Family in Money-Laundering Case Leaves Trail of Betrayal

TIMES STAFF WRITER

The arrest of Luis Fernando Mejia Pelaez last week in a La Jolla motel room is the latest chapter in a four-year U.S. investigation of a Colombian money-laundering family whose members surprised investigators with their cunning, aplomb and double-crossing.

From 27 volumes of court documents and interviews with government officials, a picture emerges of family members who did not hesitate to drag their mothers and elderly grandmother into a life of crime and just as quickly turn on them if it meant avoiding a prison sentence.

The reputed ringleaders were so brazen that one suspect who fled the United States waved goodby at two frustrated government agents who followed her but were helpless to stop her. Another family member who was arrested avoided deportation and a lengthy prison sentence by offering to testify against a central figure in the case, and, if need be, against his mother and grandmother.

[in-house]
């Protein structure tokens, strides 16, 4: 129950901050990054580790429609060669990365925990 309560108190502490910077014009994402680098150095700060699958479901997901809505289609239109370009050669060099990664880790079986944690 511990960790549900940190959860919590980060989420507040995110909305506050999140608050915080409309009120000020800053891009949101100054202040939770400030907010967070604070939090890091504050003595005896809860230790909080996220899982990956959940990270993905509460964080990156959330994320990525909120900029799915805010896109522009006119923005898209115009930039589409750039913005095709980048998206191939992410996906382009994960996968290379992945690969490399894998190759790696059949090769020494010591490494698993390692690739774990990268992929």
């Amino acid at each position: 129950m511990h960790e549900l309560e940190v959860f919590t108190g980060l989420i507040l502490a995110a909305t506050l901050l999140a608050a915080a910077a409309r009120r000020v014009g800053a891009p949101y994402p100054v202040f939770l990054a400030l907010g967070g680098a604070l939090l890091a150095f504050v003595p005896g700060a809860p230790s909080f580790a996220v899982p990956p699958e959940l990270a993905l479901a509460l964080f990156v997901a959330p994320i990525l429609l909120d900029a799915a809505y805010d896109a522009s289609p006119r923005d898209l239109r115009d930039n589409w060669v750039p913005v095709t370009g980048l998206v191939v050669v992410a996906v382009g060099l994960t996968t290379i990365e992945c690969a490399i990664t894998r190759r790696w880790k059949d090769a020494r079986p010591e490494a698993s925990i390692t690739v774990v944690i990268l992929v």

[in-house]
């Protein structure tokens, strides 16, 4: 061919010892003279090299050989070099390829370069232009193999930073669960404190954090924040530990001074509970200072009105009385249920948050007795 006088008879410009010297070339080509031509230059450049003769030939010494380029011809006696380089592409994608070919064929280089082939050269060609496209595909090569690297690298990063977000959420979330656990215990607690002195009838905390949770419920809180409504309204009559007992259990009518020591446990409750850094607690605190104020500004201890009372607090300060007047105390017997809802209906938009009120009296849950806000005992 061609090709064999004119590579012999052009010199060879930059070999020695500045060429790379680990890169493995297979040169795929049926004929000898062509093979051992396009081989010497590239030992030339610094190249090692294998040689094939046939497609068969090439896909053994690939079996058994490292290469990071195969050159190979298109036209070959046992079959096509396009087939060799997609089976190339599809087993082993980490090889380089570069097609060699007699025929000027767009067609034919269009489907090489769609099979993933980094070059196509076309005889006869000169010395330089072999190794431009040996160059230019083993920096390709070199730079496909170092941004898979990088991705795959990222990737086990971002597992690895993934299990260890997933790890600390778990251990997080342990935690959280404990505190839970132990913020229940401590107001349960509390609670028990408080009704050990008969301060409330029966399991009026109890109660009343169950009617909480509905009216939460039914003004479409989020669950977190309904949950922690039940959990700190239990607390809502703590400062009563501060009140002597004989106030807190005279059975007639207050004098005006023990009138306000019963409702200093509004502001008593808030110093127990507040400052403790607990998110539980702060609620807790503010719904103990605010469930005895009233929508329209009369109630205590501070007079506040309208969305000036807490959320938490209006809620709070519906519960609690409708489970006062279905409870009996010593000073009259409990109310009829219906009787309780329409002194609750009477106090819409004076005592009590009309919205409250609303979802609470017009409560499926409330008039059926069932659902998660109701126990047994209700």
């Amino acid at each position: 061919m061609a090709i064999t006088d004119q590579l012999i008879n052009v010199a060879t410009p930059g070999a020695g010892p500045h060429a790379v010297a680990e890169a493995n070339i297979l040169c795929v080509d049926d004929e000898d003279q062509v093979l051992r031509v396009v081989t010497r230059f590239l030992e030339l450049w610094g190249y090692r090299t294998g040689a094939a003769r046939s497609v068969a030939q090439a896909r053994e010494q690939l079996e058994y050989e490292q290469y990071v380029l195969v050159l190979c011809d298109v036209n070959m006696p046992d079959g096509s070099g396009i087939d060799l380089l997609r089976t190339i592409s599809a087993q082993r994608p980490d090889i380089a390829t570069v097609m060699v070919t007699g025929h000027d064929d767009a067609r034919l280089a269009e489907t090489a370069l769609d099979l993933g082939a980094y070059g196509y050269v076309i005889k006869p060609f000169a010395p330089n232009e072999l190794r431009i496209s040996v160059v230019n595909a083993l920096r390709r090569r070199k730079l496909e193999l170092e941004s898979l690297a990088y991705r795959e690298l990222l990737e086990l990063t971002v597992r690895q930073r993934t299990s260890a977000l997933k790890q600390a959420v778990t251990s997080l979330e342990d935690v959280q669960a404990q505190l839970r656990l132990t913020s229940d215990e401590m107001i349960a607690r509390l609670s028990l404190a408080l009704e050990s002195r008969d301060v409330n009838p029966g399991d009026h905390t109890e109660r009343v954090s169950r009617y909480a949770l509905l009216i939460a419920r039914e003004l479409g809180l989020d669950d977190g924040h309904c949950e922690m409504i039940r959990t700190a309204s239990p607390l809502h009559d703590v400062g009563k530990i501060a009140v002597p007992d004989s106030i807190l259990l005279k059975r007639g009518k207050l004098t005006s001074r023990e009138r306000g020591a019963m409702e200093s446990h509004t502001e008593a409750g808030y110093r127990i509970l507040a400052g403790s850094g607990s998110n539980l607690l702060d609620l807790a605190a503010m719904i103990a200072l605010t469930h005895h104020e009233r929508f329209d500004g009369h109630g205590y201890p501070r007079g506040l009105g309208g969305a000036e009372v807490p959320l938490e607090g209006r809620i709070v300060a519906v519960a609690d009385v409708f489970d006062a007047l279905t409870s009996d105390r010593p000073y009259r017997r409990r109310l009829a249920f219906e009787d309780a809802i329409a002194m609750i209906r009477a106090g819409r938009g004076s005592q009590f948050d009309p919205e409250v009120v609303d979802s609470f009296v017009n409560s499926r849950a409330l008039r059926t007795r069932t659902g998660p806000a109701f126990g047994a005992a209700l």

Two years later, Mexican authorities have implicated him in a second money-laundering ring with ties to the Medellin drug cartel. The Tijuana-based ring is allegedly run by Mejia, Mexican police said.

Before his arrest, Mejia, 50, had been a fugitive since 1986, when he was named in a 194-count indictment returned by a federal grand jury in San Diego. Also indicted for currency violations with Mejia were his three sisters, his then-81-year-old mother, a brother-in-law and a nephew.

Throughout the investigation, U.S. officials expressed astonishment at the lack of family loyalty sometimes displayed by the suspects. Officials familiar with the case, who requested anonymity, called Cecilia Mejia, Luis Mejia's sister, the brains of the operation.